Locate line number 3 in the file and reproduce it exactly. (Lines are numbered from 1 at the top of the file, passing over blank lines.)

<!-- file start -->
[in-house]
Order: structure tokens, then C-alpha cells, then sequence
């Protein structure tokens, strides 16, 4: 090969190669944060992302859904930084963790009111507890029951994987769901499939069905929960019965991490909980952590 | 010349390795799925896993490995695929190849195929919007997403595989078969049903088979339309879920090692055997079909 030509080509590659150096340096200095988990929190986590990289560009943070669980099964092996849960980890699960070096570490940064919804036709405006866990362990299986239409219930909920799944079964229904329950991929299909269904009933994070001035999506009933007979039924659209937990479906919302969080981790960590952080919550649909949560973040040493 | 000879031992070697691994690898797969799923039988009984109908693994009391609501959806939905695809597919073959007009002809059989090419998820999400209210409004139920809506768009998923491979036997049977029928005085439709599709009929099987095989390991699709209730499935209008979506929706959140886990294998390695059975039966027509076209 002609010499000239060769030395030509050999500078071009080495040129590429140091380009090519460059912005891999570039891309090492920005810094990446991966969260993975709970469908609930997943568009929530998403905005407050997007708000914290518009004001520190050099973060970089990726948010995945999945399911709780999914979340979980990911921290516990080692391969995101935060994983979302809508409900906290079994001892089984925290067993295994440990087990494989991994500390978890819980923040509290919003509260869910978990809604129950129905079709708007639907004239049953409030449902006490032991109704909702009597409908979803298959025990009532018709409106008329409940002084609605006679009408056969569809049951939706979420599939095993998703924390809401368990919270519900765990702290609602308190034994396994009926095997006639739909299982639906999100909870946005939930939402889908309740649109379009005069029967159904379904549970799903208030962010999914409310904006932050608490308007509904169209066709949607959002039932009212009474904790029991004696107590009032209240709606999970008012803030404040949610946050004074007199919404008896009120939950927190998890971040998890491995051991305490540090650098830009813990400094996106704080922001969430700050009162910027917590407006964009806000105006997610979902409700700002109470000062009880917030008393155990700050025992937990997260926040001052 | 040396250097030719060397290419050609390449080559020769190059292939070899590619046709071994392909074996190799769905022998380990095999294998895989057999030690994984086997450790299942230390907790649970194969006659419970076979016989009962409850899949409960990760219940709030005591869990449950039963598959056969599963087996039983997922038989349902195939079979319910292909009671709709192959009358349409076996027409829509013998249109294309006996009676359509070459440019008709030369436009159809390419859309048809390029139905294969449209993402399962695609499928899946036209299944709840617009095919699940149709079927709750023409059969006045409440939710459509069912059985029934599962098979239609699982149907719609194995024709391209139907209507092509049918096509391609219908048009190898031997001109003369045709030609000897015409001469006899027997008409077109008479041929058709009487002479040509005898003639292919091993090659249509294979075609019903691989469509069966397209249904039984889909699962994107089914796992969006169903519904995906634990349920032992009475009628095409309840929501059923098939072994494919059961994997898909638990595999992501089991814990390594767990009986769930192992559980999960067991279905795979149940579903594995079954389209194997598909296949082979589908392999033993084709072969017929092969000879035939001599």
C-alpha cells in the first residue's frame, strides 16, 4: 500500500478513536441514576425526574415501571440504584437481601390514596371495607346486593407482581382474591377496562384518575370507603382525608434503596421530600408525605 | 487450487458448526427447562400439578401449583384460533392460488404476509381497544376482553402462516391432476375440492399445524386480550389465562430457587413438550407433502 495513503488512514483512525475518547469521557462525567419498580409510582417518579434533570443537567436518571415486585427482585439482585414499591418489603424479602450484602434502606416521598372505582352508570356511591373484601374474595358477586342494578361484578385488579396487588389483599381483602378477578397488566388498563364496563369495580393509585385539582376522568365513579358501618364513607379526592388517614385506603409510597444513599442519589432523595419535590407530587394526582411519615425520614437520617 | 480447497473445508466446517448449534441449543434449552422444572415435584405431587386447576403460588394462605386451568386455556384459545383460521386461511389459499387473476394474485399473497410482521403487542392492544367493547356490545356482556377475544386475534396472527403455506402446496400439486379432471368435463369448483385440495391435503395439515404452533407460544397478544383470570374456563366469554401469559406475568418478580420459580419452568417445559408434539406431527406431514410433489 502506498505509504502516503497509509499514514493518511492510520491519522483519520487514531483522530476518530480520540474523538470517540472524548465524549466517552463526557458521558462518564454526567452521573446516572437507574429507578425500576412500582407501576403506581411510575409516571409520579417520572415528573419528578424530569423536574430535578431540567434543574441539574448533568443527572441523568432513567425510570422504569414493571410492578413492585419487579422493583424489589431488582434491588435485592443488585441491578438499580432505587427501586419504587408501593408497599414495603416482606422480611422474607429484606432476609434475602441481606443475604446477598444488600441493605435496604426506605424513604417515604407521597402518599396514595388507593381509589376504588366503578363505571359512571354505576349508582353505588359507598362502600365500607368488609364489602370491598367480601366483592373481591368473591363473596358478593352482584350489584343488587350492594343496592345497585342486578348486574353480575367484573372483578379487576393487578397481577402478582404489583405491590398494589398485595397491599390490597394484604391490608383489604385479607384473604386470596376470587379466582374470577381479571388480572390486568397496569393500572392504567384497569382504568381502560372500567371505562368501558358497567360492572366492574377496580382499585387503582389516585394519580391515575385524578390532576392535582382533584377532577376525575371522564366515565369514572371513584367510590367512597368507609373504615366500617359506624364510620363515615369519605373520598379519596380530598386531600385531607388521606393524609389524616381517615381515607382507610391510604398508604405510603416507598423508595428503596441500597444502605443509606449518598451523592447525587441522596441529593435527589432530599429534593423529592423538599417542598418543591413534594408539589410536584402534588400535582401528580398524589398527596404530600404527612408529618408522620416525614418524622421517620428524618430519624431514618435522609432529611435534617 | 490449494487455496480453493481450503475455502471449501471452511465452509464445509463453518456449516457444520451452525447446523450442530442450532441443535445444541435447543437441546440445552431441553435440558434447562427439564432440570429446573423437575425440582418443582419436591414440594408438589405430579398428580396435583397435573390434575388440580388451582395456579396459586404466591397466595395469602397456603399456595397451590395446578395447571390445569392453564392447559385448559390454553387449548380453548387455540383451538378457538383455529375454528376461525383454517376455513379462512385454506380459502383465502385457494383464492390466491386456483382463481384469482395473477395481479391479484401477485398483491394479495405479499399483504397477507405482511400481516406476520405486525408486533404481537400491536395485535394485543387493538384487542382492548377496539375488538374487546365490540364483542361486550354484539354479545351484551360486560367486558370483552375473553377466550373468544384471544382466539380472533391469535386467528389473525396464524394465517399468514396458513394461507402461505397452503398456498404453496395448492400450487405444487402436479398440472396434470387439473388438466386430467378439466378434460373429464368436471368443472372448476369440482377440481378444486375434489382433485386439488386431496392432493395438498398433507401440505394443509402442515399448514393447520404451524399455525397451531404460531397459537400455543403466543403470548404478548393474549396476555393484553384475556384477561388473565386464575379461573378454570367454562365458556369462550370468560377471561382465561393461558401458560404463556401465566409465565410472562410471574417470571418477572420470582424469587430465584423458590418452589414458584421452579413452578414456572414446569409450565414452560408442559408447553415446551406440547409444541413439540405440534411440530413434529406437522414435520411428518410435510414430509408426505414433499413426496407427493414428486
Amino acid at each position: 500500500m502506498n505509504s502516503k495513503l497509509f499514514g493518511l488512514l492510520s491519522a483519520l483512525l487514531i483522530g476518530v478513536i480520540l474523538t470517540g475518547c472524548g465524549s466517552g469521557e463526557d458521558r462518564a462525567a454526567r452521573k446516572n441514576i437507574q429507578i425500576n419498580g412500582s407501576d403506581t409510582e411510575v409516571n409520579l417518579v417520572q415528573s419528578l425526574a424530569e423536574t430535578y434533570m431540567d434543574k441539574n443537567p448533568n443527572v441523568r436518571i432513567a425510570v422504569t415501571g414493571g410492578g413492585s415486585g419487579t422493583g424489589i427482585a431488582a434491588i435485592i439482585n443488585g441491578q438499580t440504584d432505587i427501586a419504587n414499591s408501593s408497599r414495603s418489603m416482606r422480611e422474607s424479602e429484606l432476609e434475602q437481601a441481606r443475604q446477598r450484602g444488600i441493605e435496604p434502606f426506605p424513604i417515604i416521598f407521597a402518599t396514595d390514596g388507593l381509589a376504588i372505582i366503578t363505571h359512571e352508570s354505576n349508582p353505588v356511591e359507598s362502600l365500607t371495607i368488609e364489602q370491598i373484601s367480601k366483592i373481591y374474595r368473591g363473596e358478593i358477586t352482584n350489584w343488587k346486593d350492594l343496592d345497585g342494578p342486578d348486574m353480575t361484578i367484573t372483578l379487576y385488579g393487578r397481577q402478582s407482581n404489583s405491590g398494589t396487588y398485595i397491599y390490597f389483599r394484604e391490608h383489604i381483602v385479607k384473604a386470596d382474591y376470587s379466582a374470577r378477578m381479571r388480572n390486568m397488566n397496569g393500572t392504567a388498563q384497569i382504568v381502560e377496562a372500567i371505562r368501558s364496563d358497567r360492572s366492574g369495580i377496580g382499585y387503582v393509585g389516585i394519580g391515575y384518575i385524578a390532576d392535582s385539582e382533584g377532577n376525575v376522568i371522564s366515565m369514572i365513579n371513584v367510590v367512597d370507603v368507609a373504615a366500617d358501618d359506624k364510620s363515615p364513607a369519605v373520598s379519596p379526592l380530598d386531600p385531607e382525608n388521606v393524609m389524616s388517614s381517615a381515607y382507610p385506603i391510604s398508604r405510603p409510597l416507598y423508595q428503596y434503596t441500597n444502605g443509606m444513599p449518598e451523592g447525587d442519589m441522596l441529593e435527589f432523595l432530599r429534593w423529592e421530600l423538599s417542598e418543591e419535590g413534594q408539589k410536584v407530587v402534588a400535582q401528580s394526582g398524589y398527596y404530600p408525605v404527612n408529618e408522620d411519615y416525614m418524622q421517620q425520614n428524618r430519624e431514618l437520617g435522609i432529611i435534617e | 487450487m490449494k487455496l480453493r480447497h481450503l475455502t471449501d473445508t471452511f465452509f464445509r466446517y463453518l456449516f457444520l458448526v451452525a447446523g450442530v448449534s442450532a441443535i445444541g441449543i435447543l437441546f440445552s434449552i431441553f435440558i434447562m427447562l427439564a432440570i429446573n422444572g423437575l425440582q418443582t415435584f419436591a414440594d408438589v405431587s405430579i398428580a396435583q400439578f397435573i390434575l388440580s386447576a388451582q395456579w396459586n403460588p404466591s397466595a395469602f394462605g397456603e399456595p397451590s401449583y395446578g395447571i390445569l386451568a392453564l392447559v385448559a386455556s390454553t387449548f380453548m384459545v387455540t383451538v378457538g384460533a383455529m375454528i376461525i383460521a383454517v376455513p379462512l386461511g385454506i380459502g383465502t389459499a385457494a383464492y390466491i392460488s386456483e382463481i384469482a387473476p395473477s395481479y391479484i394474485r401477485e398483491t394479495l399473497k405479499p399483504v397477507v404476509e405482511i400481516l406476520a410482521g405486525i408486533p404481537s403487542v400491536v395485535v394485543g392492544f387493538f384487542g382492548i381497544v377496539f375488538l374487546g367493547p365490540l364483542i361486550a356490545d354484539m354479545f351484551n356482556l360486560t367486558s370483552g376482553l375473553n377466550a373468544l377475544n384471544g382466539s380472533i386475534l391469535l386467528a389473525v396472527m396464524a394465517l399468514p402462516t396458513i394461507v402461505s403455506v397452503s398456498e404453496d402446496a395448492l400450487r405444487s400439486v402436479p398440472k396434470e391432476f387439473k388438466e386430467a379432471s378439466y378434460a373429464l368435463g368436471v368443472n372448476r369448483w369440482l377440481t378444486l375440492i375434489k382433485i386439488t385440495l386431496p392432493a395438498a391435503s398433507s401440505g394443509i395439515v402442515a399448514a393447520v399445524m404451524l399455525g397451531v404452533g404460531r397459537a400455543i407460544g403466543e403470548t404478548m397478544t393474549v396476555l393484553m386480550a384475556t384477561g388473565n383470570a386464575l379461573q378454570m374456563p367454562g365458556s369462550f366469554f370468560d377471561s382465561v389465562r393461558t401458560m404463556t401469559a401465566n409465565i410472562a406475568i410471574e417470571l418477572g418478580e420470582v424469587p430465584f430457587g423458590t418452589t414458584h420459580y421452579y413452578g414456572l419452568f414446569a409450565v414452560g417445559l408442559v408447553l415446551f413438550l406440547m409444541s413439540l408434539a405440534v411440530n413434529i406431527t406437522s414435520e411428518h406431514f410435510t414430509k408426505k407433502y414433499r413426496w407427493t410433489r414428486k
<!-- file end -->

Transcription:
């Protein structure tokens, strides 16, 4: 090969190669944060992302859904930084963790009111507890029951994987769901499939069905929960019965991490909980952590 | 010349390795799925896993490995695929190849195929919007997403595989078969049903088979339309879920090692055997079909 030509080509590659150096340096200095988990929190986590990289560009943070669980099964092996849960980890699960070096570490940064919804036709405006866990362990299986239409219930909920799944079964229904329950991929299909269904009933994070001035999506009933007979039924659209937990479906919302969080981790960590952080919550649909949560973040040493 | 000879031992070697691994690898797969799923039988009984109908693994009391609501959806939905695809597919073959007009002809059989090419998820999400209210409004139920809506768009998923491979036997049977029928005085439709599709009929099987095989390991699709209730499935209008979506929706959140886990294998390695059975039966027509076209 002609010499000239060769030395030509050999500078071009080495040129590429140091380009090519460059912005891999570039891309090492920005810094990446991966969260993975709970469908609930997943568009929530998403905005407050997007708000914290518009004001520190050099973060970089990726948010995945999945399911709780999914979340979980990911921290516990080692391969995101935060994983979302809508409900906290079994001892089984925290067993295994440990087990494989991994500390978890819980923040509290919003509260869910978990809604129950129905079709708007639907004239049953409030449902006490032991109704909702009597409908979803298959025990009532018709409106008329409940002084609605006679009408056969569809049951939706979420599939095993998703924390809401368990919270519900765990702290609602308190034994396994009926095997006639739909299982639906999100909870946005939930939402889908309740649109379009005069029967159904379904549970799903208030962010999914409310904006932050608490308007509904169209066709949607959002039932009212009474904790029991004696107590009032209240709606999970008012803030404040949610946050004074007199919404008896009120939950927190998890971040998890491995051991305490540090650098830009813990400094996106704080922001969430700050009162910027917590407006964009806000105006997610979902409700700002109470000062009880917030008393155990700050025992937990997260926040001052 | 040396250097030719060397290419050609390449080559020769190059292939070899590619046709071994392909074996190799769905022998380990095999294998895989057999030690994984086997450790299942230390907790649970194969006659419970076979016989009962409850899949409960990760219940709030005591869990449950039963598959056969599963087996039983997922038989349902195939079979319910292909009671709709192959009358349409076996027409829509013998249109294309006996009676359509070459440019008709030369436009159809390419859309048809390029139905294969449209993402399962695609499928899946036209299944709840617009095919699940149709079927709750023409059969006045409440939710459509069912059985029934599962098979239609699982149907719609194995024709391209139907209507092509049918096509391609219908048009190898031997001109003369045709030609000897015409001469006899027997008409077109008479041929058709009487002479040509005898003639292919091993090659249509294979075609019903691989469509069966397209249904039984889909699962994107089914796992969006169903519904995906634990349920032992009475009628095409309840929501059923098939072994494919059961994997898909638990595999992501089991814990390594767990009986769930192992559980999960067991279905795979149940579903594995079954389209194997598909296949082979589908392999033993084709072969017929092969000879035939001599």